Trends II

BarroMetrics Views: Trends II

Let’s first look at the assumption I was referring to in the previous blog.

Before I talk about the assumption, let’s first consider why we seek to label the type of structure an instrument may be in.

For me it’s a matter of providing:

  • a strategy (i.e. a) long – or short, rotation or one timeframe,  b) where do I get in i.e. a zone), and 
  • a way of assessing my risk. 

So, in a sideways congestion and in an uptrend,  may both provide a buy signal, but where we enter and the manner of entry (breakout or retracement) is a function of personality and the market structure.With that in mind let’s turn to the ‘assumption’.

My friend assumed that all trends offer the same opportunity i.e. all trends are the same. In fact, of course, they are not.  If you consider Figures 1 & 2, both may be said to be trending but I’d find the trend in the USDJPY easier to make money in than the AUDUSD. Indeed, if you use a  breakout strategy, you may find that you’d be losing money trading the AUDUSD.

One tool useful in this context is the Kaufman Efficiency Ratio. I don’t use the tool, but students who do use it, have given it 5-star ratings. 

What tools do I use and how to I assess the trend? More on Monday.


Turning to the competition.

The key item here was my friend says he makes money in trends. The question I posed: what was a possible dangerous assumption? The answer I was looking for was ‘one strategy for all trends’. That is, he failed to distinguish between the different types of trends.

The most popular reply (i.e. we can make money trading congestions) failed to take into account that by not trading congestion markets may mean he could be sitting on the sidelines for long periods, and may mean he may forgo opportunities, these would not cause losses. And, for this reason, I would not rate the ‘assumption’ as dangerous.

No one came up with this so, the first 3 answers,  Shui Sing, Ryan and Paul will win a prize. In addition, I liked the answers from Michael, Sorin, Baz and Gassah. So, I’ll send you a copy as well.

Congrats to all winners! The prize has been sent out. Let me know if you haven’t received it.

7 thoughts on “Trends II”

  1. hi Ray,
    My last writing in Trends about Wendy’s comments, I wrote:
    “Option traders can make profits in:
    1. uptrend market
    2. downtrend market
    3. sideway market

    If 80% of the time the market goes sideways, she could learn from Thomas to sell options to collect premiums 80% of the time lah! 🙂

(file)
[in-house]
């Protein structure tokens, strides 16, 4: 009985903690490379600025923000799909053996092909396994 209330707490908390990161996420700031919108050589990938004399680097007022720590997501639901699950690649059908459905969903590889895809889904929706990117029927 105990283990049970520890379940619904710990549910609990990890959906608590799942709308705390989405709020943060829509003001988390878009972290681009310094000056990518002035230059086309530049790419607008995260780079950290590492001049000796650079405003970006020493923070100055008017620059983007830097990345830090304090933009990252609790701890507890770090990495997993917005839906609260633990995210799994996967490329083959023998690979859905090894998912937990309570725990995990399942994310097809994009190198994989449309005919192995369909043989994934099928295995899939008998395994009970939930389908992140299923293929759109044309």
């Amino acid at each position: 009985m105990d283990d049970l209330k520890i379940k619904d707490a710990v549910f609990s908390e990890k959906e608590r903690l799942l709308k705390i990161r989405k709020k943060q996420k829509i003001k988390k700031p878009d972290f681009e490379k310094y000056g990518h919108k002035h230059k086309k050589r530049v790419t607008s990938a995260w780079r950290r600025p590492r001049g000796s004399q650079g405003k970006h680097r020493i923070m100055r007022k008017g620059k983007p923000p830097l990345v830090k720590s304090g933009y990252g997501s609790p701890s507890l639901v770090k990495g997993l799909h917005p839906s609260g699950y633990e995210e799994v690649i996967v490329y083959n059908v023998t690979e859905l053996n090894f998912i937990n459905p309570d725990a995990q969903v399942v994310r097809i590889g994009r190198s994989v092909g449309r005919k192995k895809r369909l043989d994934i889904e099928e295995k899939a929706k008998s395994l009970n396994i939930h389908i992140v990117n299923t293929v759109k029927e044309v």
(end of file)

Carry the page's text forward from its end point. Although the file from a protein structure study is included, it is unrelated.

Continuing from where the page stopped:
Haha, so I did mention trading in a sideways or congestion market lah!


    Also, how you define congestion?
    – Only for 5 pips and less range?

    Then, considering the costs of spreads/commissions, may be only option traders can make money.

    For XABCD pattern sideways market, with a range, say 50 pips, we can make money in both directions.

  2. Also, in Trends, I wrote:
    – which stage of the trend now?
    – the extent of the total trend?
    – will the trend continue from this time?”

    So, given the same pattern of trend behaviour, at different times/stages, the Trendiness for making profits are different.

  3. Thanks Ray, great prize, thank you very much.
    Is there a particular part of the book that you found poignant and how it affected your trading analysis?
    Imagine if those guys back then had access to mainframe computers to ease their work load, what would they have discovered.
    thanks again cheers Baz

  4. Trend could be a very misleading terminology.

    May be, swing high / swing low could be better words for novice-less successful trader.

    So, please master Barros Swing lah! lol!

  5. >

    After the writing, I asked myself
    – Did anyone wrote a book, or taught about trendiness?

    – Any matrix for objective evaluation of trendiness?

    Then, immediately, I was reminded of the book:

    The Nature of Trends: Strategies and Concepts for Successful Investing and Trading
    – November 28, 2007

    by Ray Barros (Author)


    I read this book a few years ago, felt that it was heavy staff, difficult for novice traders to understand and implement the concepts taught.

    How nice if there is a trendiness matrix (based on the book) for objective evaluation of trendiness, or at least, systematic subjective evaluation of trendiness to help novice trader to trade all kinds of trends profitably.

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